9. #9
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    AB (InBev) supposedly requires harnesses for working 6'+ on a portable ladder, tho I've no idea how that might be accomplished outside except rigging one to a lift bucket. Next time you go to Busch Gardens and pay $75 a ticket and $20 parking, this is part of the reason why. They have fired maintenance for violating this rule.

    Indoor, rig a harness to the trusses with a man/scissor lift first?
    Electricians do it until it Hertz!

  10. #10
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    Quote Originally Posted by iwire View Post
    I work with one foreman that has burns all over his arms and legs from an arc flash he had nothing to do with. He spent a lot of time in the burn ward.

    He would tell you it sucked and to smarten up.

    I worked with a 24 year old, just married kid on the way. He is dead now, killed by burns from an arc flash. He decided to work hot.


    http://www.massaflcio.org/sites/mass...ort%202007.pdf



    I went to his wake, pretty sobering.


    Now all that said, do I follow every rule? No, I need to do better but I am getting there.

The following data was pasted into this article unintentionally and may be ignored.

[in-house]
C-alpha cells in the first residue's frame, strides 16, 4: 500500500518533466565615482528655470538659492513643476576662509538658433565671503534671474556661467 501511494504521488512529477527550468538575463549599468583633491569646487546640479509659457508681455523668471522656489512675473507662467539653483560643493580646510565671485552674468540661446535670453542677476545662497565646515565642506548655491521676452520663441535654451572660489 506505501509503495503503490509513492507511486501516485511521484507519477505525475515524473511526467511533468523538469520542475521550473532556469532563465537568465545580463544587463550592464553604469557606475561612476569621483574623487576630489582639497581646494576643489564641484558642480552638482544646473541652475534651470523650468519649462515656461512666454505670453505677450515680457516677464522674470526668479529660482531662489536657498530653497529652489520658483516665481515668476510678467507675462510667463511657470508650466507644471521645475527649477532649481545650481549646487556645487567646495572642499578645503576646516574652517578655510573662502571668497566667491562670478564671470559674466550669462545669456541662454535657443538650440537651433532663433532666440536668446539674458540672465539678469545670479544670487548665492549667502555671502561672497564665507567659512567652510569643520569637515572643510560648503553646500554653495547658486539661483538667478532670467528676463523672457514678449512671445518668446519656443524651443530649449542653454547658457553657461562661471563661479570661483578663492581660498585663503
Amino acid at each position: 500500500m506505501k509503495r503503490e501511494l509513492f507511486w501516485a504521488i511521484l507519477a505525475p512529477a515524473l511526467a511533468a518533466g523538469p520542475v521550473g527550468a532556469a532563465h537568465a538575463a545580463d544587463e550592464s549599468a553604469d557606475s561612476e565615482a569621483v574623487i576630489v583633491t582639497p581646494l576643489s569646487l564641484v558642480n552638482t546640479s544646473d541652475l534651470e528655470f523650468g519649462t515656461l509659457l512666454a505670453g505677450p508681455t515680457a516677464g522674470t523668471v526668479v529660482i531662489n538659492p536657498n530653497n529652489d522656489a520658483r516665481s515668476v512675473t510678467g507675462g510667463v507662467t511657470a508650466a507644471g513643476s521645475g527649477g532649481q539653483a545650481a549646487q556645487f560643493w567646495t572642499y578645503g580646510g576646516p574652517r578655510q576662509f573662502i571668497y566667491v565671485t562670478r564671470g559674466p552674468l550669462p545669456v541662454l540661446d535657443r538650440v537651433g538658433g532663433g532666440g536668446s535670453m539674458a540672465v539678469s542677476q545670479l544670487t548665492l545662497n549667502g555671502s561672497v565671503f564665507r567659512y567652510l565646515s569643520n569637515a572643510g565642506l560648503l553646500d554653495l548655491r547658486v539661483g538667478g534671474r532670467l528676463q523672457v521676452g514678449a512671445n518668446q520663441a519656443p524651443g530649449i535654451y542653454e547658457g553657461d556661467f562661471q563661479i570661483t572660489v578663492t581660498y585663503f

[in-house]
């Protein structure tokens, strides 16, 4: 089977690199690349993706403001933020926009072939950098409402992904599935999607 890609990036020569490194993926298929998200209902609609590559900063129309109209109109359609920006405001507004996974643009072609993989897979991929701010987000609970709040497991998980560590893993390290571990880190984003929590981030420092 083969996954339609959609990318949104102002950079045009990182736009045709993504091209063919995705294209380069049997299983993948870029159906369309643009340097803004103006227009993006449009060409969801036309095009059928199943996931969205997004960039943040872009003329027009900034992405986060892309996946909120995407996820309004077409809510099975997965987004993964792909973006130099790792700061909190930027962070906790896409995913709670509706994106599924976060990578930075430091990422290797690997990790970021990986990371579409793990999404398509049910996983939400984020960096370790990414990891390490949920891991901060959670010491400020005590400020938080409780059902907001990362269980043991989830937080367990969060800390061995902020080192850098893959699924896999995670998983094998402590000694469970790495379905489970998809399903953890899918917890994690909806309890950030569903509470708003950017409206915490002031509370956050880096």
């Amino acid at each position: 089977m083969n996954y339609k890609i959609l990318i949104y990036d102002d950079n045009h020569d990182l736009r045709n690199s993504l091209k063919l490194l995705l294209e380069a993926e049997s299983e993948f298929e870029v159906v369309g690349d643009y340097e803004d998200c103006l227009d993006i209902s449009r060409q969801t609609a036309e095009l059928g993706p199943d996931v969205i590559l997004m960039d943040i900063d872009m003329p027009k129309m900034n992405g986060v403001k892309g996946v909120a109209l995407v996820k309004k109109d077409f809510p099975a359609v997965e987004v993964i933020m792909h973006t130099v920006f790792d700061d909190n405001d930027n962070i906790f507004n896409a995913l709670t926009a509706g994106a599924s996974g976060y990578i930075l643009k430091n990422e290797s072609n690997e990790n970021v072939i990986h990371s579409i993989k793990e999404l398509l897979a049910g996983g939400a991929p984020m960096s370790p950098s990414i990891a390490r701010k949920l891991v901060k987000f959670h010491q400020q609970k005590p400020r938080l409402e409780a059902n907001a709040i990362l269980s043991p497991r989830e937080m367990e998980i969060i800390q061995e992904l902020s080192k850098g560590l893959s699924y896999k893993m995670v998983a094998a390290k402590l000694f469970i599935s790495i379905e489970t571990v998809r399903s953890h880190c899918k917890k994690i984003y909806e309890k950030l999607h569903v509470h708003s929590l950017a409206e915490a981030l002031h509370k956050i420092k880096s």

And as far as our jobs being shipped off shore that is just crazy.
    My boss had a 480V safety switch blow up on him. The only reason it did not blow his head off is because he lost his balance while throwing the switch. We all gained a new appreciation for safety rules and changed our work habits. It's a tiny shop so it was basically one meeting where he said, "Don't ever let me catch you working 480 hot or you're fired."

    I don't follow the letter of the law either, i.e I don't wear gloves all the time when I'm trouble shooting but I have no problem telling somebody I need to kill power to work on something.

    What I dislike are rules that are so cumbersome and impractical that people loose all respect for their purpose and important rules get ignored. I got to sit down with an gas company safety officer a few weekends ago at a card game and it was a great conversation. He was telling me how they had just got done going through their procedures manual and editing it down and the result was better safety and more compliance.
    Once in a while you get shown the light
    In the strangest of places if you look at it right. Robert Hunter